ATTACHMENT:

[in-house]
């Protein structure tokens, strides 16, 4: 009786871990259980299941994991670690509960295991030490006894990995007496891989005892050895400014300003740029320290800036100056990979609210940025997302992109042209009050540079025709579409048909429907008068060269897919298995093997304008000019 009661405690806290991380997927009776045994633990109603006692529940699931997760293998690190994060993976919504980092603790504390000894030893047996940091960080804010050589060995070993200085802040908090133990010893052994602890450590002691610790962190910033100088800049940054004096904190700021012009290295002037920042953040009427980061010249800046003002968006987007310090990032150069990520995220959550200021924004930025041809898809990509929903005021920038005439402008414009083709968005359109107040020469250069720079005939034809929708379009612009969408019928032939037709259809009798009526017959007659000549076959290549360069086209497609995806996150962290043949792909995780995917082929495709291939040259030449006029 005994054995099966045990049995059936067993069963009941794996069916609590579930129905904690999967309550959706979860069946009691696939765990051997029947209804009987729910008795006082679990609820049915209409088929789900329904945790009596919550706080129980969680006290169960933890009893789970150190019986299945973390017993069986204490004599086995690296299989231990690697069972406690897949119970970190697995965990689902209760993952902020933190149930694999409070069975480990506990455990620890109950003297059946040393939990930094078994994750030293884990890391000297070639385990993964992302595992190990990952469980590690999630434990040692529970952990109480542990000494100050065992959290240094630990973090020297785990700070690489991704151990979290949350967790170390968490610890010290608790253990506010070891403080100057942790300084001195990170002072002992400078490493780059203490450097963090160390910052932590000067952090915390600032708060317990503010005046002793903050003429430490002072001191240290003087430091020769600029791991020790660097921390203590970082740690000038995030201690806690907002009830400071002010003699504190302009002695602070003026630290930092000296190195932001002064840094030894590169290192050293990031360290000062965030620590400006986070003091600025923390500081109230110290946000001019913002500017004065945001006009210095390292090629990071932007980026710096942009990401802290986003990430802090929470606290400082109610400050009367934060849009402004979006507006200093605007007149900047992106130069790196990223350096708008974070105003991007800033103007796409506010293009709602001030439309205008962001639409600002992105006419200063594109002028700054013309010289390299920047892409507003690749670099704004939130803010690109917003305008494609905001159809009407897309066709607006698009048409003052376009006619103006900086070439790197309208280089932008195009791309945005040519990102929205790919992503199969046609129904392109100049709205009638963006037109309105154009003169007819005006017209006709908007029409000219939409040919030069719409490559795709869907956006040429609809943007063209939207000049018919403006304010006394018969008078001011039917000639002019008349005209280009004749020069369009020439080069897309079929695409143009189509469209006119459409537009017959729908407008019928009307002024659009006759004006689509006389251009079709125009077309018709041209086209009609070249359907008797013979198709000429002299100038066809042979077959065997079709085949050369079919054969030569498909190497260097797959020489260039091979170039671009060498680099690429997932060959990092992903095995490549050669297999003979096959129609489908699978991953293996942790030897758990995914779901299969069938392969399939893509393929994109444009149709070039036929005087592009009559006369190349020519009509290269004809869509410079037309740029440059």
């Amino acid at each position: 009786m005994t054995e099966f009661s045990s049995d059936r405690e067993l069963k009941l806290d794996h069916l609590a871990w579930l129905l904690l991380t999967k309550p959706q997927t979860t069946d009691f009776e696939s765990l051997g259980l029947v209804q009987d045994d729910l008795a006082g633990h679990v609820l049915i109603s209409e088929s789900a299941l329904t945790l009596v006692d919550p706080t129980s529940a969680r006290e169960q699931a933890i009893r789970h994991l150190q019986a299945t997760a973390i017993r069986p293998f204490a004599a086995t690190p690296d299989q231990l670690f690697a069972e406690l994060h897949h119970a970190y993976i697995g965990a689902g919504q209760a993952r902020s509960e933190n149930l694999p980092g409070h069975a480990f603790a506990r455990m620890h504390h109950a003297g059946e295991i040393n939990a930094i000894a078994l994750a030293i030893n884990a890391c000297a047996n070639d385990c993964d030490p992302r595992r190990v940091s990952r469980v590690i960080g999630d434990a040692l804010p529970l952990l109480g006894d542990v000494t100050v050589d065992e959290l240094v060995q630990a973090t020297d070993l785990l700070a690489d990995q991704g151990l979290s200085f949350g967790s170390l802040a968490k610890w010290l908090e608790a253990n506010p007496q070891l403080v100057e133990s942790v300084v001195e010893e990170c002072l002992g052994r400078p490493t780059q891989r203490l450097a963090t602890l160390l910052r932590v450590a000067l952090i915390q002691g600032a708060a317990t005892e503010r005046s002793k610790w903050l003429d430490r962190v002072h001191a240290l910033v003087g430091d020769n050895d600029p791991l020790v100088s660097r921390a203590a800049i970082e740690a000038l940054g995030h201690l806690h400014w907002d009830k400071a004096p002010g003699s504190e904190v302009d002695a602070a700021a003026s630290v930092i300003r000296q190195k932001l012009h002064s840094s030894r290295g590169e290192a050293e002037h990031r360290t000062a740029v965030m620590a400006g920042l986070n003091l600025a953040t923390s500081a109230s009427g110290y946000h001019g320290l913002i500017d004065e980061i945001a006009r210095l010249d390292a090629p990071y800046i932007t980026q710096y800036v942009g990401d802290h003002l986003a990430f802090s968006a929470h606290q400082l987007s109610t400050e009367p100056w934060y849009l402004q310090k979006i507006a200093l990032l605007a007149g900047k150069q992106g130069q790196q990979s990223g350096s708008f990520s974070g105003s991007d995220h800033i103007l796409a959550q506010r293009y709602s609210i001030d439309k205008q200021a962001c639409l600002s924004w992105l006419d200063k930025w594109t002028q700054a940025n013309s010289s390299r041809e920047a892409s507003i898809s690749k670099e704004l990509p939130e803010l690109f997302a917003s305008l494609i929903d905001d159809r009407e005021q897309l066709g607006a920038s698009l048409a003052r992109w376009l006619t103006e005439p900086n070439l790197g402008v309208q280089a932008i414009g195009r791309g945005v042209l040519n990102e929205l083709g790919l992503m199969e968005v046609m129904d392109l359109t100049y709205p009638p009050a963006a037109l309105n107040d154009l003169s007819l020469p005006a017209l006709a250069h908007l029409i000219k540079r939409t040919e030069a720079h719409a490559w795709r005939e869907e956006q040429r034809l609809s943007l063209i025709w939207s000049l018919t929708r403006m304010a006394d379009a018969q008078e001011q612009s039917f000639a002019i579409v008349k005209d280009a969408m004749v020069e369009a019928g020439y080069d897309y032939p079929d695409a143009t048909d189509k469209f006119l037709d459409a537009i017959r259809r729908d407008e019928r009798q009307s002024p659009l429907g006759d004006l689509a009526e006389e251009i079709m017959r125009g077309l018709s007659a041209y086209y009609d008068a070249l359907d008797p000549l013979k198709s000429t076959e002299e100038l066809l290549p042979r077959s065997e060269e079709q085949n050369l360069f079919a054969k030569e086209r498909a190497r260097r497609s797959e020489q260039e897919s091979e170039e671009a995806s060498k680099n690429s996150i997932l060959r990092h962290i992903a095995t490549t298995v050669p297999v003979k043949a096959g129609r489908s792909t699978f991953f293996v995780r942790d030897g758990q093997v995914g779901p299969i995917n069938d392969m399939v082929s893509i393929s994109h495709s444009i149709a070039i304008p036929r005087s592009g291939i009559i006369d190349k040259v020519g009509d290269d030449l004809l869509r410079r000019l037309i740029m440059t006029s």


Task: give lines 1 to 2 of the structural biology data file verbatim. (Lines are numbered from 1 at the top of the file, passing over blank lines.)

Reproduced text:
[in-house]
């Protein structure tokens, strides 16, 4: 009786871990259980299941994991670690509960295991030490006894990995007496891989005892050895400014300003740029320290800036100056990979609210940025997302992109042209009050540079025709579409048909429907008068060269897919298995093997304008000019 009661405690806290991380997927009776045994633990109603006692529940699931997760293998690190994060993976919504980092603790504390000894030893047996940091960080804010050589060995070993200085802040908090133990010893052994602890450590002691610790962190910033100088800049940054004096904190700021012009290295002037920042953040009427980061010249800046003002968006987007310090990032150069990520995220959550200021924004930025041809898809990509929903005021920038005439402008414009083709968005359109107040020469250069720079005939034809929708379009612009969408019928032939037709259809009798009526017959007659000549076959290549360069086209497609995806996150962290043949792909995780995917082929495709291939040259030449006029 005994054995099966045990049995059936067993069963009941794996069916609590579930129905904690999967309550959706979860069946009691696939765990051997029947209804009987729910008795006082679990609820049915209409088929789900329904945790009596919550706080129980969680006290169960933890009893789970150190019986299945973390017993069986204490004599086995690296299989231990690697069972406690897949119970970190697995965990689902209760993952902020933190149930694999409070069975480990506990455990620890109950003297059946040393939990930094078994994750030293884990890391000297070639385990993964992302595992190990990952469980590690999630434990040692529970952990109480542990000494100050065992959290240094630990973090020297785990700070690489991704151990979290949350967790170390968490610890010290608790253990506010070891403080100057942790300084001195990170002072002992400078490493780059203490450097963090160390910052932590000067952090915390600032708060317990503010005046002793903050003429430490002072001191240290003087430091020769600029791991020790660097921390203590970082740690000038995030201690806690907002009830400071002010003699504190302009002695602070003026630290930092000296190195932001002064840094030894590169290192050293990031360290000062965030620590400006986070003091600025923390500081109230110290946000001019913002500017004065945001006009210095390292090629990071932007980026710096942009990401802290986003990430802090929470606290400082109610400050009367934060849009402004979006507006200093605007007149900047992106130069790196990223350096708008974070105003991007800033103007796409506010293009709602001030439309205008962001639409600002992105006419200063594109002028700054013309010289390299920047892409507003690749670099704004939130803010690109917003305008494609905001159809009407897309066709607006698009048409003052376009006619103006900086070439790197309208280089932008195009791309945005040519990102929205790919992503199969046609129904392109100049709205009638963006037109309105154009003169007819005006017209006709908007029409000219939409040919030069719409490559795709869907956006040429609809943007063209939207000049018919403006304010006394018969008078001011039917000639002019008349005209280009004749020069369009020439080069897309079929695409143009189509469209006119459409537009017959729908407008019928009307002024659009006759004006689509006389251009079709125009077309018709041209086209009609070249359907008797013979198709000429002299100038066809042979077959065997079709085949050369079919054969030569498909190497260097797959020489260039091979170039671009060498680099690429997932060959990092992903095995490549050669297999003979096959129609489908699978991953293996942790030897758990995914779901299969069938392969399939893509393929994109444009149709070039036929005087592009009559006369190349020519009509290269004809869509410079037309740029440059």